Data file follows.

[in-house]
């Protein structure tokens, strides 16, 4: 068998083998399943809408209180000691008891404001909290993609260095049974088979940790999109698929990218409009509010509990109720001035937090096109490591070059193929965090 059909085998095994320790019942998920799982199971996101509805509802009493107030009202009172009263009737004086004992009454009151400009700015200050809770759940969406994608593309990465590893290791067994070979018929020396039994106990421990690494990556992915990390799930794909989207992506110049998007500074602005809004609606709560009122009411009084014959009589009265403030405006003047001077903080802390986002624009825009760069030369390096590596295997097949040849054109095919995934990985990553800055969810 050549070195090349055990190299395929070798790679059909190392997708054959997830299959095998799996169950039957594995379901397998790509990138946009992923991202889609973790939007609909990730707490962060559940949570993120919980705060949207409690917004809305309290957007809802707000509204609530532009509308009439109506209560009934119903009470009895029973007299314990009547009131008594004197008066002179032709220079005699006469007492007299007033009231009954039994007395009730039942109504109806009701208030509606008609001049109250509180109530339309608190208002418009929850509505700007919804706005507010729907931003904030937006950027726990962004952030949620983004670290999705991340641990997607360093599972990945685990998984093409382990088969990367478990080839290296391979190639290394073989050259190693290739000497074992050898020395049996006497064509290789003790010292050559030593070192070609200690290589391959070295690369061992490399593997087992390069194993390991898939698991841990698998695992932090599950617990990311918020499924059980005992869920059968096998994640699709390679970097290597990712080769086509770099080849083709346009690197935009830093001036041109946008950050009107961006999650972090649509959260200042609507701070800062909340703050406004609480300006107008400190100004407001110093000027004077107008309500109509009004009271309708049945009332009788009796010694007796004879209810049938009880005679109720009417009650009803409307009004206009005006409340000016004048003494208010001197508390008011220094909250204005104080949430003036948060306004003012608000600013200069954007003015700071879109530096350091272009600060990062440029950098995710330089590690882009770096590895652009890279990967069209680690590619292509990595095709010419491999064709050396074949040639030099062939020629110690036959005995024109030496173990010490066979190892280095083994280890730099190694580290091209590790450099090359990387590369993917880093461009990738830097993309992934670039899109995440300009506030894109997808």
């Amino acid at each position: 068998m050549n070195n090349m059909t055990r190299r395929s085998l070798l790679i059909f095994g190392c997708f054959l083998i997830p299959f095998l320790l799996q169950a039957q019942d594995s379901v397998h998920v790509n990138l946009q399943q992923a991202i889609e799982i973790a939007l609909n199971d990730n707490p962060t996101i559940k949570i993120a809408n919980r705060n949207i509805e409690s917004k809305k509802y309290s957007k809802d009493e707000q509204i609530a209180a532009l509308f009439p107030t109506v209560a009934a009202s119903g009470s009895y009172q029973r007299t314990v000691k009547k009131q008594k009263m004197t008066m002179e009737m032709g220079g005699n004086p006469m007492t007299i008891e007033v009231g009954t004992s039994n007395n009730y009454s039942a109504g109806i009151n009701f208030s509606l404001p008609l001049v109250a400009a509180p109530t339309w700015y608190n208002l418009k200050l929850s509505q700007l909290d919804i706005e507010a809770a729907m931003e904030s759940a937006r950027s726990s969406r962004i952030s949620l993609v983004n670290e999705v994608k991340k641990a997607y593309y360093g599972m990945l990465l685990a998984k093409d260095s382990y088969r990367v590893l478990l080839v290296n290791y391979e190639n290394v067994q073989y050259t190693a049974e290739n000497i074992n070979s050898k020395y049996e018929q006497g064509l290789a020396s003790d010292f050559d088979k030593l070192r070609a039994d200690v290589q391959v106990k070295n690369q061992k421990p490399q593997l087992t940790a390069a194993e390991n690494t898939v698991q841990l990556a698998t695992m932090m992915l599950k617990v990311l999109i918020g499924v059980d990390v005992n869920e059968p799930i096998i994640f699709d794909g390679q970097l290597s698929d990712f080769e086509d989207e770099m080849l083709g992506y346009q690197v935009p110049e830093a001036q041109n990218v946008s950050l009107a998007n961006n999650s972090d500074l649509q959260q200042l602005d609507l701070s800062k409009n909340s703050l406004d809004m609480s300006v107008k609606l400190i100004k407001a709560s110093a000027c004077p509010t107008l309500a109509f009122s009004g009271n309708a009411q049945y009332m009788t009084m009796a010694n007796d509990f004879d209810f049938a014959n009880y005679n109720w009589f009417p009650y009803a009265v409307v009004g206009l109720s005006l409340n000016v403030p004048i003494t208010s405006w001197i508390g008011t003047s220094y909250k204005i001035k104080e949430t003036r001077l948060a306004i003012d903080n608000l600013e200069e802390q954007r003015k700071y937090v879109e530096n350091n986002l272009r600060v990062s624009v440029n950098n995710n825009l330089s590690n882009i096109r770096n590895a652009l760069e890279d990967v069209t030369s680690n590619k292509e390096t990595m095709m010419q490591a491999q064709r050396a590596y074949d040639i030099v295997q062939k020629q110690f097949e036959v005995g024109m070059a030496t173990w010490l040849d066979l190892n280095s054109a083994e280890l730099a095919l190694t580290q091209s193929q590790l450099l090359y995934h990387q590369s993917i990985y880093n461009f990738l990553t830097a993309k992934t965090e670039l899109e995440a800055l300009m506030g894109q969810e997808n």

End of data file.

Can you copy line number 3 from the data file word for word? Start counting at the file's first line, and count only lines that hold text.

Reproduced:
């Amino acid at each position: 068998m050549n070195n090349m059909t055990r190299r395929s085998l070798l790679i059909f095994g190392c997708f054959l083998i997830p299959f095998l320790l799996q169950a039957q019942d594995s379901v397998h998920v790509n990138l946009q399943q992923a991202i889609e799982i973790a939007l609909n199971d990730n707490p962060t996101i559940k949570i993120a809408n919980r705060n949207i509805e409690s917004k809305k509802y309290s957007k809802d009493e707000q509204i609530a209180a532009l509308f009439p107030t109506v209560a009934a009202s119903g009470s009895y009172q029973r007299t314990v000691k009547k009131q008594k009263m004197t008066m002179e009737m032709g220079g005699n004086p006469m007492t007299i008891e007033v009231g009954t004992s039994n007395n009730y009454s039942a109504g109806i009151n009701f208030s509606l404001p008609l001049v109250a400009a509180p109530t339309w700015y608190n208002l418009k200050l929850s509505q700007l909290d919804i706005e507010a809770a729907m931003e904030s759940a937006r950027s726990s969406r962004i952030s949620l993609v983004n670290e999705v994608k991340k641990a997607y593309y360093g599972m990945l990465l685990a998984k093409d260095s382990y088969r990367v590893l478990l080839v290296n290791y391979e190639n290394v067994q073989y050259t190693a049974e290739n000497i074992n070979s050898k020395y049996e018929q006497g064509l290789a020396s003790d010292f050559d088979k030593l070192r070609a039994d200690v290589q391959v106990k070295n690369q061992k421990p490399q593997l087992t940790a390069a194993e390991n690494t898939v698991q841990l990556a698998t695992m932090m992915l599950k617990v990311l999109i918020g499924v059980d990390v005992n869920e059968p799930i096998i994640f699709d794909g390679q970097l290597s698929d990712f080769e086509d989207e770099m080849l083709g992506y346009q690197v935009p110049e830093a001036q041109n990218v946008s950050l009107a998007n961006n999650s972090d500074l649509q959260q200042l602005d609507l701070s800062k409009n909340s703050l406004d809004m609480s300006v107008k609606l400190i100004k407001a709560s110093a000027c004077p509010t107008l309500a109509f009122s009004g009271n309708a009411q049945y009332m009788t009084m009796a010694n007796d509990f004879d209810f049938a014959n009880y005679n109720w009589f009417p009650y009803a009265v409307v009004g206009l109720s005006l409340n000016v403030p004048i003494t208010s405006w001197i508390g008011t003047s220094y909250k204005i001035k104080e949430t003036r001077l948060a306004i003012d903080n608000l600013e200069e802390q954007r003015k700071y937090v879109e530096n350091n986002l272009r600060v990062s624009v440029n950098n995710n825009l330089s590690n882009i096109r770096n590895a652009l760069e890279d990967v069209t030369s680690n590619k292509e390096t990595m095709m010419q490591a491999q064709r050396a590596y074949d040639i030099v295997q062939k020629q110690f097949e036959v005995g024109m070059a030496t173990w010490l040849d066979l190892n280095s054109a083994e280890l730099a095919l190694t580290q091209s193929q590790l450099l090359y995934h990387q590369s993917i990985y880093n461009f990738l990553t830097a993309k992934t965090e670039l899109e995440a800055l300009m506030g894109q969810e997808n």